From: "Noah O'Donoghue" <noah.odonoghue(a)gmail.com>
> On reading more about ZFS, is it true the latest source code isn't
> available for ZFS? So Sun is withholding new features, fixes etc from the
AFAIK, the open source ZFS "lives" on illumos, FreeBSD and zfsonlinux,
coordinated via OpenZFS.
The development seems to be independent from Sun/Oracle these days. I am
not aware of active contributions from Oracle but I am not 100% sure.
E.g. newest open source ZFS versions have "feature flags" instead of the
version numbers as used by Oracle.
For Russell: Have you seen this?
The first TODO entry is about file(1) and magic.
I have been reading the "btrfs/ZFS, sans raid and bitrot" thread and a
number of thoughts and questions spring to mind.
I get the impression that some are looking for a single reliable storage
solution to avoid having to do backups.
Surely this is impossible, I certainly would ______NEVER______ (excuse the
shouting) ever trust my life to a single system if at all possible. When
one is doing instrument flying training as a pilot you are constantly told
never to rely on a single instrument but scan all of them and come up with
an overall coherent picture. If one relies in such circumstances on a
single point of failure you __will__ kill yourself.
One is told raid or any such thing is a reliabilty strategy __not__ a
I personally keep all data I consider important on four separate
systems/devices one device (which is in fact duplicate items but differing
technolgies) being kept off site. Maintaining this is a bit of a pain but
there is no other way as far as I can see.
The reason for the number of separate backups is we had in one instance in
a large commercial situation managed to destroy two backs trying to restore
a system. We only succeeded in the end becuase I had independantly
duplicated one of the backups on another system.
After reading about bitrot and feeling guilty for storing my most valuable
data on cheap drives (although with backups!) I've been thinking about
moving to something more resilient.
My current setup is a Ubuntu laptop, with 2 external drives.
1X 2TB ext4 for data storage
1X 3TB ext4 for backup (using Crashplan commercial backup software).
My question, is if I change the first drive to btrfs or ZFS, will I gain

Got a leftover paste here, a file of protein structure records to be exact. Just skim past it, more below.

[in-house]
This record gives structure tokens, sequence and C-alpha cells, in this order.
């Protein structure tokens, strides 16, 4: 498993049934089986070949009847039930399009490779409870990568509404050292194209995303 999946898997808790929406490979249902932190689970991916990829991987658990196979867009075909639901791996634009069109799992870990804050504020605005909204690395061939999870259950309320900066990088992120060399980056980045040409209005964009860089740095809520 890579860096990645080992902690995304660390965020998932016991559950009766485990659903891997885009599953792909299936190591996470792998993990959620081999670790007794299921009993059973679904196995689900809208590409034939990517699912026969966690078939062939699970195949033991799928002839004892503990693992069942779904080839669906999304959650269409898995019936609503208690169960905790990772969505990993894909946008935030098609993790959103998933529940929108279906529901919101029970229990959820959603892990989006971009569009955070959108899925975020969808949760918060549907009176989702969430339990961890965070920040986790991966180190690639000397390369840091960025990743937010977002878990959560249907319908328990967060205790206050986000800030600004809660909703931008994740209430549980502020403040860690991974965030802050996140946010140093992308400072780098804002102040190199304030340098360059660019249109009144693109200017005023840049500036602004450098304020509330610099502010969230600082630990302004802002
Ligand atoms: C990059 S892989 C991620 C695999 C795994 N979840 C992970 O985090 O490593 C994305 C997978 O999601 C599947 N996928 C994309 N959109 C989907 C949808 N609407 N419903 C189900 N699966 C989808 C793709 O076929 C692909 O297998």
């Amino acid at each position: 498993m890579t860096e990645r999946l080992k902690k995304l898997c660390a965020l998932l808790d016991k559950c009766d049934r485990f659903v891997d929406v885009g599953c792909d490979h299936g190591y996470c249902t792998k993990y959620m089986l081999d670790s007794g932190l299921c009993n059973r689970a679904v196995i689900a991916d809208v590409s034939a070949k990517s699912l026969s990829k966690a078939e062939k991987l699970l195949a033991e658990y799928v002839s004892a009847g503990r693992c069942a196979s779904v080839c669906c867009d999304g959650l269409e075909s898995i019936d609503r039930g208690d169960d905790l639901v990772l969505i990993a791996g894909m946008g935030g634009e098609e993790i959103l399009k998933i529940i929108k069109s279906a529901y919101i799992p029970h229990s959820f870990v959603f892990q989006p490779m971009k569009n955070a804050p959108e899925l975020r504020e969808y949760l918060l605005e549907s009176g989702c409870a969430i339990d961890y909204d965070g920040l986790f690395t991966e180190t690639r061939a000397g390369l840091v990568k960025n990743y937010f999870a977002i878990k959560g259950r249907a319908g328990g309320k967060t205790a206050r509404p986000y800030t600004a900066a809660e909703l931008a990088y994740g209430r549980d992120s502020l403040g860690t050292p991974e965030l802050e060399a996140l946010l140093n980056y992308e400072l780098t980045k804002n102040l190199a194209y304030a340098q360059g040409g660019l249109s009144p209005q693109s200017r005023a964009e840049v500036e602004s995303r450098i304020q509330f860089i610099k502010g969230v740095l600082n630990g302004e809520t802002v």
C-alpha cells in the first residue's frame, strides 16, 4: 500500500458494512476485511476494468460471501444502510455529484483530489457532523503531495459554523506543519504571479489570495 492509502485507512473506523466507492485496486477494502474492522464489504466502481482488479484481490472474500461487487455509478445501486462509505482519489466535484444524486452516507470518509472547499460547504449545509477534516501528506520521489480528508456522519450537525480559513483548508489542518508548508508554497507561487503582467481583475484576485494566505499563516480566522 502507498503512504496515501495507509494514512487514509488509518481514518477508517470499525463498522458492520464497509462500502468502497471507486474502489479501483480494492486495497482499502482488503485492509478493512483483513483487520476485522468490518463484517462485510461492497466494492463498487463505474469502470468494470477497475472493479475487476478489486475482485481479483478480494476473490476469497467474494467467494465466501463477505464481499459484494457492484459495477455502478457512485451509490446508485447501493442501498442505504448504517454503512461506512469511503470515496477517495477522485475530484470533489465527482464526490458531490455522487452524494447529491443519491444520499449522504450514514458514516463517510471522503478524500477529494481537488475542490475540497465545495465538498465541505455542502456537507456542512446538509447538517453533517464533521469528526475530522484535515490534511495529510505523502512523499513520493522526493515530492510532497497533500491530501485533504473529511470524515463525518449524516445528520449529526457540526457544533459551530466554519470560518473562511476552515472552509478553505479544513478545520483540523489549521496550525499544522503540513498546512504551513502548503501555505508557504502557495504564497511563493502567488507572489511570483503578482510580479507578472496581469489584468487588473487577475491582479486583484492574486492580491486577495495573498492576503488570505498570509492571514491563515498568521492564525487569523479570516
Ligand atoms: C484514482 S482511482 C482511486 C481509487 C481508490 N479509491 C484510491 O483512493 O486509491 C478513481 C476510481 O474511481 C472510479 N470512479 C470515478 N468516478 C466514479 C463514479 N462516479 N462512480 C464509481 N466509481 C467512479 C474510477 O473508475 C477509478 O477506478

resiliency from bitrot?
My understanding is I need 2 drives in at least a RAID 1 to get automatic
healing from bitrot, but if I at least use a filesystem with check summing
support then I will be able to at least restore my affected files from my
Crashplan backups (which are compressed then checksummed and regularly
checked for errors automatically) and I won't have the risk of my main
drive corrupting my backups, because the read will FAIL if it doesn't pass
Is my understanding correct?
On Tue, 1 Jul 2014 10:03:44 Rohan McLeod wrote:
> Noah O'Donoghue wrote:
> > Hi All,
> > After reading about bitrot and feeling guilty for storing my most
> > valuable data on cheap drives (although with backups!) I've been
> > thinking about moving to something more resilient.
> Out of curiosity I googled "bitrot" and whilst there seems to be some
> usage of "bitrot" in relation to RAM;
> mostly it seems to be in the context of storage media.
> As a novice I found:
That article claims that ZFS is the oldest of the "next generation
filesystems". WAFL did it first and NetApp (the developer of WAFL) sued Sun
alleging patent violation in ZFS.
> informative; but apart from a suggestion that it might be related to
> 'cosmic rays' and thermal magnetic effects;
> couldn't seem to find
> (a) a definition which is a measure of bitrot and
> (b) actual measures of this phenomenon in various media and differing
> Presumably as a probabilistic phenomenon; bitrot might be defined in
> terms of the half-life of the data ?
The above paper is the best reference I've seen. Half-life isn't a good
measure as you can expect to lose ~50 sectors at a time on a TB+ disk.
On Tue, 1 Jul 2014 12:29:39 Peter Ross wrote:
> For Russell: Have you seen this?
> The first TODO entry is about file(1) and magic.
That is about ZFS dump files (the output of "zfs send") not the block devices.
As I have never run zfs send and don't have any immediate plans to do so this
hasn't been a concern for me. Thanks for the suggestion though, I've attached
it to the Debian bug report.
My Main Blog http://etbe.coker.com.au/
My Documents Blog http://doc.coker.com.au/